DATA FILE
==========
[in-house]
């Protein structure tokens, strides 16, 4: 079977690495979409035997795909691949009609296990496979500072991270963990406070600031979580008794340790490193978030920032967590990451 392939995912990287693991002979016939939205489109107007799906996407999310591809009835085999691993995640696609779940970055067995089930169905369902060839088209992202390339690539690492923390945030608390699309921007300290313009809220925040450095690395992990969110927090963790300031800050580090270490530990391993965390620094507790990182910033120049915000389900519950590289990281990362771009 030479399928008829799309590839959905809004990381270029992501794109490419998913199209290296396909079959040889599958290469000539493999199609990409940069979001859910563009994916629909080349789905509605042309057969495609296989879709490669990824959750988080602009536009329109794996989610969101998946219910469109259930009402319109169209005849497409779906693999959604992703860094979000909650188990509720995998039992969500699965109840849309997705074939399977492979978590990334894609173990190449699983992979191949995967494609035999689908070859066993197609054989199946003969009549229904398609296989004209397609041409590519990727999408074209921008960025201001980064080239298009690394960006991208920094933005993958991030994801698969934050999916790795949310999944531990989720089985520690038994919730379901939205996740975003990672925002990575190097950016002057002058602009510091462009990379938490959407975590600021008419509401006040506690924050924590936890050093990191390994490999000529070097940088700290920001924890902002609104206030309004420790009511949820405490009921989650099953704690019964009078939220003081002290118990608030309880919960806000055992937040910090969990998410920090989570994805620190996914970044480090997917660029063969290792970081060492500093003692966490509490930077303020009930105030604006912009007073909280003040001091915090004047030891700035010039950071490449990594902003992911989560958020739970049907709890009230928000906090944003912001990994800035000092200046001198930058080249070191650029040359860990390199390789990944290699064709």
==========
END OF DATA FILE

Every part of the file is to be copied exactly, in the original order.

[in-house]
């Protein structure tokens, strides 16, 4: 079977690495979409035997795909691949009609296990496979500072991270963990406070600031979580008794340790490193978030920032967590990451 392939995912990287693991002979016939939205489109107007799906996407999310591809009835085999691993995640696609779940970055067995089930169905369902060839088209992202390339690539690492923390945030608390699309921007300290313009809220925040450095690395992990969110927090963790300031800050580090270490530990391993965390620094507790990182910033120049915000389900519950590289990281990362771009 030479399928008829799309590839959905809004990381270029992501794109490419998913199209290296396909079959040889599958290469000539493999199609990409940069979001859910563009994916629909080349789905509605042309057969495609296989879709490669990824959750988080602009536009329109794996989610969101998946219910469109259930009402319109169209005849497409779906693999959604992703860094979000909650188990509720995998039992969500699965109840849309997705074939399977492979978590990334894609173990190449699983992979191949995967494609035999689908070859066993197609054989199946003969009549229904398609296989004209397609041409590519990727999408074209921008960025201001980064080239298009690394960006991208920094933005993958991030994801698969934050999916790795949310999944531990989720089985520690038994919730379901939205996740975003990672925002990575190097950016002057002058602009510091462009990379938490959407975590600021008419509401006040506690924050924590936890050093990191390994490999000529070097940088700290920001924890902002609104206030309004420790009511949820405490009921989650099953704690019964009078939220003081002290118990608030309880919960806000055992937040910090969990998410920090989570994805620190996914970044480090997917660029063969290792970081060492500093003692966490509490930077303020009930105030604006912009007073909280003040001091915090004047030891700035010039950071490449990594902003992911989560958020739970049907709890009230928000906090944003912001990994800035000092200046001198930058080249070191650029040359860990390199390789990944290699064709």